Most Americans want neither Joe Biden nor Donald Trump to be candidates for the presidency, but that looks like the most likely match-up for 2024. Does that create the groundwork needed for a centrist third-party candidate?

Definitely not. For better or worse, the two parties are incredibly powerful. They are the only ones that have the infrastructure on the state and federal level to run and win elections. Third parties have tried to organize and mount challenges over the years, but they often run into logistical and financial issues to get on ballots across the various states.

So, while more people are increasingly frustrated by the choices those two parties give them and say that we need more options, the polling shows how difficult this would be to achieve.

The reality is that third parties do not last. Not only that, but they rarely have the effect that voters want. Anybody old enough to remember the 1992 election recalls that Ross Perot had little effect on the issues being debated, but likely played a significant role in Bush losing to Clinton.

If the goal is to mount an alternative, the whole thing is just very unlikely to work.

(AP Photo/Charlie Neibergall)

What about the political map of America makes it so difficult for a third-party candidate, especially given the unpopularity of the two likely major party options?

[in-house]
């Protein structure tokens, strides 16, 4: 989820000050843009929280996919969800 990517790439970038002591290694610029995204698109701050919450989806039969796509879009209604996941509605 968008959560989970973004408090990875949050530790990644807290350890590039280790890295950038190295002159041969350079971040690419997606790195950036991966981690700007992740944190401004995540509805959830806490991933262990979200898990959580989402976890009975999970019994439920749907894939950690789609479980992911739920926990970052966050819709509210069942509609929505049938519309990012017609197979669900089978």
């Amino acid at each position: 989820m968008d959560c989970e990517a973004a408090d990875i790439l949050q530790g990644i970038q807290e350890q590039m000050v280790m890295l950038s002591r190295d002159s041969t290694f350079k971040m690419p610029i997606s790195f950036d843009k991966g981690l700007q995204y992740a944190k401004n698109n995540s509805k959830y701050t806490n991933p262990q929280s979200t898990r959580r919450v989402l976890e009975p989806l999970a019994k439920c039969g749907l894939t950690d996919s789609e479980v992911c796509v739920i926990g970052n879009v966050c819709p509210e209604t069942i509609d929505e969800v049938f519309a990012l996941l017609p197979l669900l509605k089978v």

If their goal is to mount a middle-of-the-road option, it’s unlikely that there is a way to successfully do that. If you look at the country, there is a middle, but it’s not clear how to mobilize it or whether there’s a big enough lane to make a real campaign and bring people to the center from the right and left of that middle.

I was actually present when No Labels was founded in New York City close to 15 years ago. It was a big meeting with a lot of important people there, and I was especially interested since it was when I had already started writing about political polarization in America.

But the reality is that they really have not been a powerful force at all. It’s interesting that they’re even getting this level of attention.

That being said, it would be nice to see candidates move to the middle. The dominant elections paradigm used to be, focus on your base to win the nomination, and then aim for the center in the general election. That began to change significantly 40-50 years ago, and now the model is, secure your base and then shift a bit towards the center. The extremes are more powerful and electorally reliable than the middle at present.

But I just don’t see a viable way to change that right now. Americans might not be as knowledgeable of their political history as they should be, but they’re not fools. They’re smart enough to see that this gambit can’t produce a real winner and they’ll want to vote for someone who could actually be President, not a spoiler.

I think today, it would have been much harder for Ross Perot to do what he did. Internet news and social media make voters very in touch with where trends and polls are going. They have a lot more tools to make the calculation of who can win.

(AP Photo/Evan Vucci, File)

Is there a path to create a platform that attracts the center of the country, despite the fact that even among this group those right or left of center have some very different views on contentious questions?

The answer is that it can’t. They have to come up with a platform. To do that, they need to deal with issues. Their most salient issue is polarization itself. But that polarization is a reality.